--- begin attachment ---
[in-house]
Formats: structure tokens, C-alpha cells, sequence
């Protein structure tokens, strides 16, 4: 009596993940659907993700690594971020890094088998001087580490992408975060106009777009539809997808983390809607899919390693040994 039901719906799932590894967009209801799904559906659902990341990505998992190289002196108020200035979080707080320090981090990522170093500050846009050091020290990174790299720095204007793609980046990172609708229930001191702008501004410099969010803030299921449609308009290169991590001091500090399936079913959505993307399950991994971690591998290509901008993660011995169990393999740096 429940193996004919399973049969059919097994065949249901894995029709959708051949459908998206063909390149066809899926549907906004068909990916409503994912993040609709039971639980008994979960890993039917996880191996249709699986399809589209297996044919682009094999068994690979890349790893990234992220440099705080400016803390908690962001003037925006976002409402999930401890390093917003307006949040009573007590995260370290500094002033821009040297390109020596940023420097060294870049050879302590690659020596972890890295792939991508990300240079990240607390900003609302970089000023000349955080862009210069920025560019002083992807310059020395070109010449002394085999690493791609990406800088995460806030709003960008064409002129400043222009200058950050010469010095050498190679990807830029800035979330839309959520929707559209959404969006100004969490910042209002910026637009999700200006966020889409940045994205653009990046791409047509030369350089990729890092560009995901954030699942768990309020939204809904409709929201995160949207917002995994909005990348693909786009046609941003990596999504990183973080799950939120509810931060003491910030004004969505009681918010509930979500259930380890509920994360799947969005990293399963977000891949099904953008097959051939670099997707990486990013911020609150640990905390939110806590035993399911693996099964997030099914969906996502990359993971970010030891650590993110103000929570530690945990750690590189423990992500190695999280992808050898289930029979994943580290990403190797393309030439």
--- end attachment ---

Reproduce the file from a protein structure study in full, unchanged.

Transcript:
[in-house]
Formats: structure tokens, C-alpha cells, sequence
């Protein structure tokens, strides 16, 4: 009596993940659907993700690594971020890094088998001087580490992408975060106009777009539809997808983390809607899919390693040994 039901719906799932590894967009209801799904559906659902990341990505998992190289002196108020200035979080707080320090981090990522170093500050846009050091020290990174790299720095204007793609980046990172609708229930001191702008501004410099969010803030299921449609308009290169991590001091500090399936079913959505993307399950991994971690591998290509901008993660011995169990393999740096 429940193996004919399973049969059919097994065949249901894995029709959708051949459908998206063909390149066809899926549907906004068909990916409503994912993040609709039971639980008994979960890993039917996880191996249709699986399809589209297996044919682009094999068994690979890349790893990234992220440099705080400016803390908690962001003037925006976002409402999930401890390093917003307006949040009573007590995260370290500094002033821009040297390109020596940023420097060294870049050879302590690659020596972890890295792939991508990300240079990240607390900003609302970089000023000349955080862009210069920025560019002083992807310059020395070109010449002394085999690493791609990406800088995460806030709003960008064409002129400043222009200058950050010469010095050498190679990807830029800035979330839309959520929707559209959404969006100004969490910042209002910026637009999700200006966020889409940045994205653009990046791409047509030369350089990729890092560009995901954030699942768990309020939204809904409709929201995160949207917002995994909005990348693909786009046609941003990596999504990183973080799950939120509810931060003491910030004004969505009681918010509930979500259930380890509920994360799947969005990293399963977000891949099904953008097959051939670099997707990486990013911020609150640990905390939110806590035993399911693996099964997030099914969906996502990359993971970010030891650590993110103000929570530690945990750690590189423990992500190695999280992808050898289930029979994943580290990403190797393309030439």